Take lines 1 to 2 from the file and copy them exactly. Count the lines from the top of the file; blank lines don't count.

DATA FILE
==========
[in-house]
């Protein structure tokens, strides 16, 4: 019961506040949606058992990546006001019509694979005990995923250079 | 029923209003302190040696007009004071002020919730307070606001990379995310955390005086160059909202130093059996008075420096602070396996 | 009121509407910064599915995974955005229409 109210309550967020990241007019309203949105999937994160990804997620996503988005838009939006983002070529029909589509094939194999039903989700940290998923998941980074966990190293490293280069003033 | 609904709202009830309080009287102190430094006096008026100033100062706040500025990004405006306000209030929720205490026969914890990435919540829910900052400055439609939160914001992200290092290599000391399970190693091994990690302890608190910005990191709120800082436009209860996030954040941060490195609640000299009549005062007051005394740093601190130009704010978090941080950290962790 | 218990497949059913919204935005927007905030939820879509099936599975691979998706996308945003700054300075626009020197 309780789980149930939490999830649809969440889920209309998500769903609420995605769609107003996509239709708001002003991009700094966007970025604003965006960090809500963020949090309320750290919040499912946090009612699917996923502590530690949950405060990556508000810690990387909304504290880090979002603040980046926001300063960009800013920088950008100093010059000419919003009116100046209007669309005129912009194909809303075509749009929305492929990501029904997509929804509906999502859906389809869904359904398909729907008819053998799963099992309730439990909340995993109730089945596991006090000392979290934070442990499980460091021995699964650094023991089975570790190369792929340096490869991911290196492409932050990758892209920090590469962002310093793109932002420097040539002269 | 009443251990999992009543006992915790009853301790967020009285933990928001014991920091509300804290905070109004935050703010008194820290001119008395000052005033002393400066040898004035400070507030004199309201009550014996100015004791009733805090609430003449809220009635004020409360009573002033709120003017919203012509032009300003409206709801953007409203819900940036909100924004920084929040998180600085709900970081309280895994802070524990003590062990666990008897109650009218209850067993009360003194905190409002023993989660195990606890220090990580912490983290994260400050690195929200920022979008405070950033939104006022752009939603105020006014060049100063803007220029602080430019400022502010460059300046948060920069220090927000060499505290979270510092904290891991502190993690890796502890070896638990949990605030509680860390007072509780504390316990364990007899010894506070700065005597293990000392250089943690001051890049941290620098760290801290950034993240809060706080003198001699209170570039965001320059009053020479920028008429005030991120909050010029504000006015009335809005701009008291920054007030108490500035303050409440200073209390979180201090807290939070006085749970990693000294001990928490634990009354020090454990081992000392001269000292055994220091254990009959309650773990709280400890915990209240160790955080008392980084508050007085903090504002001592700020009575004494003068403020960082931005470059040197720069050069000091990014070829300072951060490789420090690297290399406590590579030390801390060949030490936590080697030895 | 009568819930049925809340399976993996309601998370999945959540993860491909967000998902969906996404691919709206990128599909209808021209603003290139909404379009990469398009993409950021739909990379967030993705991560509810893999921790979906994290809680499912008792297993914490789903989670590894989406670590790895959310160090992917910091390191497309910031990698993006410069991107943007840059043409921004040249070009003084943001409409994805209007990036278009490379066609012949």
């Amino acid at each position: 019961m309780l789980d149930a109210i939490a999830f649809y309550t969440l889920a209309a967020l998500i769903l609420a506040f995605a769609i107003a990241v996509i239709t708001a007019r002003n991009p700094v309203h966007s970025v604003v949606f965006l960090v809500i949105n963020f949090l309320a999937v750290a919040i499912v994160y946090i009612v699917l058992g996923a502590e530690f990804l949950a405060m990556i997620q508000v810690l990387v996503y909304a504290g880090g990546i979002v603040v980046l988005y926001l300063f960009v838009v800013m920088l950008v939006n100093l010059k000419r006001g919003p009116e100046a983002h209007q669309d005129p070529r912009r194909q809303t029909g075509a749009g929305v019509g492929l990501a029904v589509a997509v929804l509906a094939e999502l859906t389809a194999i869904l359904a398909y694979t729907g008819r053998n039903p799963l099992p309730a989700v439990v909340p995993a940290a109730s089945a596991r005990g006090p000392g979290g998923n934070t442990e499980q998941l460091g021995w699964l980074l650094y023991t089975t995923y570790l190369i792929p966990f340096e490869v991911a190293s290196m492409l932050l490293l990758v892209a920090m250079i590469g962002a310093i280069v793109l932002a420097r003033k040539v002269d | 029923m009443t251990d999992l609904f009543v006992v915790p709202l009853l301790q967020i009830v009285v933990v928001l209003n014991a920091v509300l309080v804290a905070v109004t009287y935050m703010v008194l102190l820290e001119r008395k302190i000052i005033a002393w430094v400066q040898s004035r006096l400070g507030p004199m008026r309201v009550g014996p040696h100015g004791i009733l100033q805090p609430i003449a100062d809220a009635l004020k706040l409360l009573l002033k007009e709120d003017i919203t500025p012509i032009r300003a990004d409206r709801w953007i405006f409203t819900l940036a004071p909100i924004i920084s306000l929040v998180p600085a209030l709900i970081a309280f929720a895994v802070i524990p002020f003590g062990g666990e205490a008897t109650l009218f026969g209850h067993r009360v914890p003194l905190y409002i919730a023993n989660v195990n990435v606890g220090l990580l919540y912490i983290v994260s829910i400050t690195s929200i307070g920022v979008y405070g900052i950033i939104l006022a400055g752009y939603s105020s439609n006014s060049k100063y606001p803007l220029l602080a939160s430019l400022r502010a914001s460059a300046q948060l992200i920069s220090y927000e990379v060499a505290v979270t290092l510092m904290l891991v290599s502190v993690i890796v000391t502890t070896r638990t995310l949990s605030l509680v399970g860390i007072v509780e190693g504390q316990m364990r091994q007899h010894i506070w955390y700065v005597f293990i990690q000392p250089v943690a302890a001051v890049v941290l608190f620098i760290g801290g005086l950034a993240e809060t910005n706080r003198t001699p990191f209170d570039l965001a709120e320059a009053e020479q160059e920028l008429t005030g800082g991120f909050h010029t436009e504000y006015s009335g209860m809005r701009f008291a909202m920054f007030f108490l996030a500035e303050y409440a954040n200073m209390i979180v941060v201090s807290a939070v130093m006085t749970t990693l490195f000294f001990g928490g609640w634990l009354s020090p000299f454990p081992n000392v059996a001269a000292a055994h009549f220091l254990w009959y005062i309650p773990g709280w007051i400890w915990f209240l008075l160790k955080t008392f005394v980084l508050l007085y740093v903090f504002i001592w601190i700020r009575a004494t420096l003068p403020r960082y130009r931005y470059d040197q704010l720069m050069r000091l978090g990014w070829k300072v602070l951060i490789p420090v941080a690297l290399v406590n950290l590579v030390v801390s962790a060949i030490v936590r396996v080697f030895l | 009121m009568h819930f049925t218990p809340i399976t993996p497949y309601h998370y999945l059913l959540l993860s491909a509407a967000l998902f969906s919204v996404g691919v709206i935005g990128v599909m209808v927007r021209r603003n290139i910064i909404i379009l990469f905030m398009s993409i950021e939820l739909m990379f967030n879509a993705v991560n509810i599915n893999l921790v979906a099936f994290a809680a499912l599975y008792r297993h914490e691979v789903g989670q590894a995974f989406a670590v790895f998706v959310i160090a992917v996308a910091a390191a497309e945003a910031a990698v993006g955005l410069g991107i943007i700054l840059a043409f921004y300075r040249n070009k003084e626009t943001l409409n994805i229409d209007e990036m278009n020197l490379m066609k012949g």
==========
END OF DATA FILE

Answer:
[in-house]
């Protein structure tokens, strides 16, 4: 019961506040949606058992990546006001019509694979005990995923250079 | 029923209003302190040696007009004071002020919730307070606001990379995310955390005086160059909202130093059996008075420096602070396996 | 009121509407910064599915995974955005229409 109210309550967020990241007019309203949105999937994160990804997620996503988005838009939006983002070529029909589509094939194999039903989700940290998923998941980074966990190293490293280069003033 | 609904709202009830309080009287102190430094006096008026100033100062706040500025990004405006306000209030929720205490026969914890990435919540829910900052400055439609939160914001992200290092290599000391399970190693091994990690302890608190910005990191709120800082436009209860996030954040941060490195609640000299009549005062007051005394740093601190130009704010978090941080950290962790 | 218990497949059913919204935005927007905030939820879509099936599975691979998706996308945003700054300075626009020197 309780789980149930939490999830649809969440889920209309998500769903609420995605769609107003996509239709708001002003991009700094966007970025604003965006960090809500963020949090309320750290919040499912946090009612699917996923502590530690949950405060990556508000810690990387909304504290880090979002603040980046926001300063960009800013920088950008100093010059000419919003009116100046209007669309005129912009194909809303075509749009929305492929990501029904997509929804509906999502859906389809869904359904398909729907008819053998799963099992309730439990909340995993109730089945596991006090000392979290934070442990499980460091021995699964650094023991089975570790190369792929340096490869991911290196492409932050990758892209920090590469962002310093793109932002420097040539002269 | 009443251990999992009543006992915790009853301790967020009285933990928001014991920091509300804290905070109004935050703010008194820290001119008395000052005033002393400066040898004035400070507030004199309201009550014996100015004791009733805090609430003449809220009635004020409360009573002033709120003017919203012509032009300003409206709801953007409203819900940036909100924004920084929040998180600085709900970081309280895994802070524990003590062990666990008897109650009218209850067993009360003194905190409002023993989660195990606890220090990580912490983290994260400050690195929200920022979008405070950033939104006022752009939603105020006014060049100063803007220029602080430019400022502010460059300046948060920069220090927000060499505290979270510092904290891991502190993690890796502890070896638990949990605030509680860390007072509780504390316990364990007899010894506070700065005597293990000392250089943690001051890049941290620098760290801290950034993240809060706080003198001699209170570039965001320059009053020479920028008429005030991120909050010029504000006015009335809005701009008291920054007030108490500035303050409440200073209390979180201090807290939070006085749970990693000294001990928490634990009354020090454990081992000392001269000292055994220091254990009959309650773990709280400890915990209240160790955080008392980084508050007085903090504002001592700020009575004494003068403020960082931005470059040197720069050069000091990014070829300072951060490789420090690297290399406590590579030390801390060949030490936590080697030895 | 009568819930049925809340399976993996309601998370999945959540993860491909967000998902969906996404691919709206990128599909209808021209603003290139909404379009990469398009993409950021739909990379967030993705991560509810893999921790979906994290809680499912008792297993914490789903989670590894989406670590790895959310160090992917910091390191497309910031990698993006410069991107943007840059043409921004040249070009003084943001409409994805209007990036278009490379066609012949």